Compiled by: Jack Foley
Q. Being a mum yourself, how did you approach your performance
in Alexander, especially the things she was capable of?
A. I think the difficulty is to imagine... when you first
read about the things she did, you can't in the modern day understand
or make any kind of sense of it. But I think if most women put
themselves at a time when women had no rights, and understand
this kind of a family structure where it's the next born child
was the son and he became king, he would not be needed at all,
so the survival was different, and the things she had to do in
order to survive were different, and so if I lived at that time
I may not be very different from her. But today I'm a much softer
Q. With so much source material when you're playing a
historical character, where does that end and where do you start
layering on the humanity? Is it a help or a hinderance?
A. I think, for me, the only real pressure is that these
people really existed; that as you get into it, you start to actually
imagine this really was a woman, this really was a man, so you
do start to feel a responsbility, whether you think they were
a good person or not. Whoever they were, they existed so how am
I representing them?
But it is an amazing thing to just think about whether we've come
very far, or whether we have actually gone backwards as people
- you know, in terms of where they were at and what they were
doing. So I think you can learn a lot.
Q. One of the love stories
in Alexander seems to be between yourself and your son, played
by Colin Farrell, which is very strange. How did you approach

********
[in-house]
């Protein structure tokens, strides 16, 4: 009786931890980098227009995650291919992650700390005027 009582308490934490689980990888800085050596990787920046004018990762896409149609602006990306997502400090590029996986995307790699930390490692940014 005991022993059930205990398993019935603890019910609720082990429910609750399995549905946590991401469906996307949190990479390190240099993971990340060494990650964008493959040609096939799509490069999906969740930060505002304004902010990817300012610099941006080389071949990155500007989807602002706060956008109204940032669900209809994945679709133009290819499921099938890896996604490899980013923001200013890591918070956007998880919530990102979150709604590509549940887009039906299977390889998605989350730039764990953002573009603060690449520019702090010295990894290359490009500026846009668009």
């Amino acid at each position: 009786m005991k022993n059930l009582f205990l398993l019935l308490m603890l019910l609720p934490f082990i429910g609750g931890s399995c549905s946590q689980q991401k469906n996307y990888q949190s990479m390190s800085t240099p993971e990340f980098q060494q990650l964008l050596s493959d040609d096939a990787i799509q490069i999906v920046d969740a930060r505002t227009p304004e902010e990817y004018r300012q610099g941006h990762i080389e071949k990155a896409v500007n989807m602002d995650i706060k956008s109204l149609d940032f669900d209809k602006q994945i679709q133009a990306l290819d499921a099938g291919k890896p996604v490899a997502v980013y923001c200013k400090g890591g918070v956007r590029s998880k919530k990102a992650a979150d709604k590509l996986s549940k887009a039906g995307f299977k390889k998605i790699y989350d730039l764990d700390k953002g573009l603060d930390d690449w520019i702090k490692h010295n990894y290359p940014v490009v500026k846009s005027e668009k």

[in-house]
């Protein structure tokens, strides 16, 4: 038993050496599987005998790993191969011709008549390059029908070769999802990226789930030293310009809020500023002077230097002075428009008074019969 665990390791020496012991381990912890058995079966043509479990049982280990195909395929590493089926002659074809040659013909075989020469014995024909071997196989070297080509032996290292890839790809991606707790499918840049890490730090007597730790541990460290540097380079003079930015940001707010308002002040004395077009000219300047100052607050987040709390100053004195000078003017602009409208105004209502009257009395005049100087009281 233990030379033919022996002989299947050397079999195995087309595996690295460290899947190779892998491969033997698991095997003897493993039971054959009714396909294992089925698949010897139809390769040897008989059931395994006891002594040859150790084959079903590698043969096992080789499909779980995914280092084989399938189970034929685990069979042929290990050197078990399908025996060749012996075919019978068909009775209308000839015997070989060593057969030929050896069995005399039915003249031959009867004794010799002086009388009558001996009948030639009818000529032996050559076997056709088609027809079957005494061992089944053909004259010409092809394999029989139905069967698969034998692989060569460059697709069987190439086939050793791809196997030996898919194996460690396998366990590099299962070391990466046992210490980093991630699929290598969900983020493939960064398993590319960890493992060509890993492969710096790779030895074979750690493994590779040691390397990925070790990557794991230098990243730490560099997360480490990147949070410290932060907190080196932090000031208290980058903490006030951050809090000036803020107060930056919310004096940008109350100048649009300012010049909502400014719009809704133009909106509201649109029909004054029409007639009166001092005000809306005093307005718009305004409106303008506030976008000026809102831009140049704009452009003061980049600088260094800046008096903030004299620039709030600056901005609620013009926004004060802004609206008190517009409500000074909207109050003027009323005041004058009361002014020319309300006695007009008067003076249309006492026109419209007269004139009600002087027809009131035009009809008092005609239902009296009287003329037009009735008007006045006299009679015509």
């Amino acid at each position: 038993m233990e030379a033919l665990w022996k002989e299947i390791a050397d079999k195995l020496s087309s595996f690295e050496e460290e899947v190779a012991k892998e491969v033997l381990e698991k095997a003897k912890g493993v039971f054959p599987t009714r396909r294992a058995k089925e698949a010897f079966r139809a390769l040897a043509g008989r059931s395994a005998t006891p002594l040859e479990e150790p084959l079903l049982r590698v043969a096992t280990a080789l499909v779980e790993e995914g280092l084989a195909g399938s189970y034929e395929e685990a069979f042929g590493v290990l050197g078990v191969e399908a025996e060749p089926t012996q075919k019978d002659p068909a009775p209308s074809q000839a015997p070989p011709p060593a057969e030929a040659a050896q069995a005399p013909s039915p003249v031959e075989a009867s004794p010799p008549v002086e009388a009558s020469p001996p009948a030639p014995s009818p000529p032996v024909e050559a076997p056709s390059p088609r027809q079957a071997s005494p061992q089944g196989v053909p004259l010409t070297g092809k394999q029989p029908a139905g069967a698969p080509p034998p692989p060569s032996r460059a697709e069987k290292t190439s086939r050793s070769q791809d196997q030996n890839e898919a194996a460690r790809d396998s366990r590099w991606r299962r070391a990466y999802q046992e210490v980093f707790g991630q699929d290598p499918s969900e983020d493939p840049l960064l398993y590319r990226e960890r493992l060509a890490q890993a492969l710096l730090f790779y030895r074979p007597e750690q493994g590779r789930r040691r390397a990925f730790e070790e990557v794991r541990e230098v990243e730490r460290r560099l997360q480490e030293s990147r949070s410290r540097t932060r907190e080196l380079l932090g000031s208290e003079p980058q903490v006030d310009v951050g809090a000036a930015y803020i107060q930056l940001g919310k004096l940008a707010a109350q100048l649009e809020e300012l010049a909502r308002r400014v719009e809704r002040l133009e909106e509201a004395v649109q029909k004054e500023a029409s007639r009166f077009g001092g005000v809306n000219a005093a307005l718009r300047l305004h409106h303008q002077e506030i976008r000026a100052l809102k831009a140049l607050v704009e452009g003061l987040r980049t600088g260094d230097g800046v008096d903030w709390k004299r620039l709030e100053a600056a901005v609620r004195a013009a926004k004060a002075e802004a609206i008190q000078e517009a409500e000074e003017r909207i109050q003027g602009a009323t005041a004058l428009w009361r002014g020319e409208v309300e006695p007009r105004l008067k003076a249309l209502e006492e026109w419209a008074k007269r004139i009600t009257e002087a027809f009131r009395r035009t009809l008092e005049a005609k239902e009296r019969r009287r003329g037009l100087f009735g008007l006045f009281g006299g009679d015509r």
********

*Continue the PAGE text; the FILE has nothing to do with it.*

A. I didn't actually see, and didn't approach it as anything
unusual in that way in terms of the relationship or anything.
I had researched the mother and I did actually feel that she was
connected to him in a very strong way, and her need for him and
her passion for him and her focus on him was extraordinary and
direct and that's all there was.
I do think she cares for him and wanted him to be strong and therefore
I don't think she would mess with him in a way that might confuse
him. That was always my... and I also as a mother can imagine
how it would break the child.
So therefore I thought no, but there was something unusual and
maybe even more powerful that she has some kind of hold on him
and affected him in a different way.
Q. I know that you filmed part of the movie in Thailand,
so did you have anything to say about the recent tsunami disaster?
A. I think we all, like everybody in this room, are just
shocked and absolutely horrified, and hearts out to everybody
in this situation. And I think we all still don't understand exactly
the scope of what's really truly happened and how many years and
years it's going to take to help rebuild and get back on track
and survive the present situation.
Q. More than a million children have lost their families
in the tsunami, so can I ask in your capacity as a member of Unicef
what you think of the relief effort so far, and what can be done?
A. I'd love to adopt all of them, personally! I think,
of course, there has been a wonderful response, especially people.
Living in England, the response of the English people overnight
was extraordinary, and I think people have pushed their governments
to do even more, which is wonderful, but what I'm concerned about,
and what I'm going to be speaking to people about, is the coming
I think right now it's in the news and money keeps coming in;
I'm hoping that it's distributed properly; I hope that people
on the ground is able to deal with the chaos over there.
So I think in the coming months I'll be talking to the people
who are really going to be starting to deliver the programmes
of building back to the communities. What are we going to do with
the houses and the schools? Making sure they stay focused.